Gone from the school, not from the Heart

Gone+from+the+school%2C+not+from+the+Heart

The time-honored tradition of “Gone from the school, not from the Heart” continues to commemorate the legacy of the previous year’s graduating class of editors.  This year’s Senior Edition remembers the King Street Chronicle’s former senior editorial board from the class of 2017.
Morgan Johnson
University of Notre Dame Class of 2021
Co-Editor-in-Chief of the King Street Chronicle

Morgan Johnson ’17 (left) and friends show their school spirit at a Notre Dame football game. Courtesy of Morgan Johnson ’17

What is your major and what do you hope to do after college?
My current major is Neuroscience with a minor in Journalism. My major is tentative as my second option is Applied Computational Mathematics and Statistics (ACMS). I am definitely leaning towards the science and math. I’m pretty unsure of what I’ll be doing after college. I will probably end up going to graduate school somewhere, but I am sure that I do not want to attend medical school or do research. Eventually, I will most likely be heading back to the northeast and find a job where I can interact with people and do something to help others!
What do you miss the most about Sacred Heart?
There are so many things about Sacred Heart that I miss. Of course, I miss all of the teachers. At Sacred Heart, you have the opportunity to have face to face interactions with your teachers every day and develop relationships with them. This was one of the most rewarding things about Sacred Heart! Another thing I miss is the Sacred Heart sisterhood. At Notre Dame, we live in single-gender dorms, so it has been a similar experience, but nothing compares to walking into the Core Center and being able to flop down onto the couches next to your best friends after getting a chocolate chip muffin during break. It’s the little things that made Sacred Heart so special and what makes me miss it most.
How have you stayed in touch with your friends from Sacred Heart?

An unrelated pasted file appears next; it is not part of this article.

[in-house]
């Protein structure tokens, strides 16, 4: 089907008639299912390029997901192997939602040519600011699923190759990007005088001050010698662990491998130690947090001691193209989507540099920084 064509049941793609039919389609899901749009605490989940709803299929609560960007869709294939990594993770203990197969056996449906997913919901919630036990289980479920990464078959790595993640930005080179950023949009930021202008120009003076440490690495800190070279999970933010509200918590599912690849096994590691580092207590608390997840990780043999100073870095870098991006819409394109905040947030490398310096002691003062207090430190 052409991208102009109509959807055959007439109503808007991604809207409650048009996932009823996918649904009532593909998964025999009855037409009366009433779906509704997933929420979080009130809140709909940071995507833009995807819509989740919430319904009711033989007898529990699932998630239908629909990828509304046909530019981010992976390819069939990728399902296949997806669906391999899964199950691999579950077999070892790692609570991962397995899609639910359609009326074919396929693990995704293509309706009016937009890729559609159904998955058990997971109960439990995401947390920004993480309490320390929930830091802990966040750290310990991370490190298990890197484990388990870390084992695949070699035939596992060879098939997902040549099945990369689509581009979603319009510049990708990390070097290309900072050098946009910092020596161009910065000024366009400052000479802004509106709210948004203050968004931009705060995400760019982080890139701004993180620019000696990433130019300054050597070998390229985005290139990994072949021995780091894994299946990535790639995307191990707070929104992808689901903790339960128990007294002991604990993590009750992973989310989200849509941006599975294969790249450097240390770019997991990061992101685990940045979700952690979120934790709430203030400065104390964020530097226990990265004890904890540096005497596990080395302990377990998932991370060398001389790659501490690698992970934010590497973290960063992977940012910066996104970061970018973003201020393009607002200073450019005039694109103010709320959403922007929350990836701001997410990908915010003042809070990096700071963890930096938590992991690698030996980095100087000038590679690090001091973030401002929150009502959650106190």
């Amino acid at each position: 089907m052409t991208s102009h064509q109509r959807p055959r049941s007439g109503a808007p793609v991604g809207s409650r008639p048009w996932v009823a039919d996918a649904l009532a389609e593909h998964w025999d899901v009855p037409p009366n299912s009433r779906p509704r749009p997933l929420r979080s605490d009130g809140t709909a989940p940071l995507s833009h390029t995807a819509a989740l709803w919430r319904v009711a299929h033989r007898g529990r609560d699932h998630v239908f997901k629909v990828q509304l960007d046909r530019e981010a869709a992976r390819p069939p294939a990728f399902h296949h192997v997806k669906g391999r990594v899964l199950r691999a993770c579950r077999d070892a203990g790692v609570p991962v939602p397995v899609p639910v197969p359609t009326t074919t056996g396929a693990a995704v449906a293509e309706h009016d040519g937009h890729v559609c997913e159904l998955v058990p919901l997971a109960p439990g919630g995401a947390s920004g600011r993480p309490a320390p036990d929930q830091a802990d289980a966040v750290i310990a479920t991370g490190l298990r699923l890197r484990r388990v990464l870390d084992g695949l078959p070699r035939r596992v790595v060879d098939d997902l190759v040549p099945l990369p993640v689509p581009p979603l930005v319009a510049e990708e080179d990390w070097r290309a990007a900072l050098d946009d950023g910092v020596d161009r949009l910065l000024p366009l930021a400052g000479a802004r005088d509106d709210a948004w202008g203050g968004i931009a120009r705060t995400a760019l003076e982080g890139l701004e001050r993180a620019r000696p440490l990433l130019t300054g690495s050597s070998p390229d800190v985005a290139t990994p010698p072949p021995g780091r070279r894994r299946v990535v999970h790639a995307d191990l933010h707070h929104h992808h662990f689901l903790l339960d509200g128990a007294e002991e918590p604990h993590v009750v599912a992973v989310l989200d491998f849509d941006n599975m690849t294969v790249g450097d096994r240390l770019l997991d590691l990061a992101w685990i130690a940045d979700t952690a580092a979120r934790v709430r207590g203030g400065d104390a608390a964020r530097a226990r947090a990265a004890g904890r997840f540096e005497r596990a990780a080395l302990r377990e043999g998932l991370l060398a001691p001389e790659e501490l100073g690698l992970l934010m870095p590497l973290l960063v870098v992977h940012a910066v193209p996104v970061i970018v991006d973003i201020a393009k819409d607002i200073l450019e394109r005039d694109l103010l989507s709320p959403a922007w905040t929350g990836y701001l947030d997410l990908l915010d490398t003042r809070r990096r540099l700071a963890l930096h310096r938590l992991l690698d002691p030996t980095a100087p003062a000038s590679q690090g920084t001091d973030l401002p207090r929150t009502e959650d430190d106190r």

Staying in touch with friends from Sacred Heart can be difficult, but my friends and I have been able to make it work. I FaceTime with my friend Ava Vanech [’17] about once a week and video chat with some of my other friends, too. Group text is also important for little daily updates. It’s so important to stay in contact with high school friends, though, because they are the ones who are going to be there for you during those first few weeks or months at college when you’re still figuring everything out. Jenna Whelan, Quinn Butler, and Margot Butler also are freshmen at Notre Dame, so every once in a while we will all get dinner together and catch up. It’s so refreshing to see my Sacred Heart sisters around campus.
How have you been involved in your college community?
I’ve been involved in the student newspaper at Notre Dame, The Observer. I’m part of both the news and sports sections because I write articles for news, but I help in layout and production for the sports section. For news, I write a lot about events on campus. It’s rewarding to go out into my college community and get to know my college a little bit better. Next year, I’ll be involved in my dorm’s hall council helping with our hall retreat and spiritual activities.
How has Sacred Heart prepared you for your college journey?
Sacred Heart prepared me incredibly for college, particularly in English and writing skills. The English and Senior Seminar teachers at Sacred Heart are drill sergeants in the best and most helpful and inspiring way possible. I have found that even at Notre Dame, there are many students who do not write papers well and struggle with humanities. Sacred Heart also prepared me to be independent. I felt like I was always encouraged to think for myself and use my own abilities to solve a problem. This has been a great asset to me since starting my freshman year.
What is your favorite part of your college experience so far?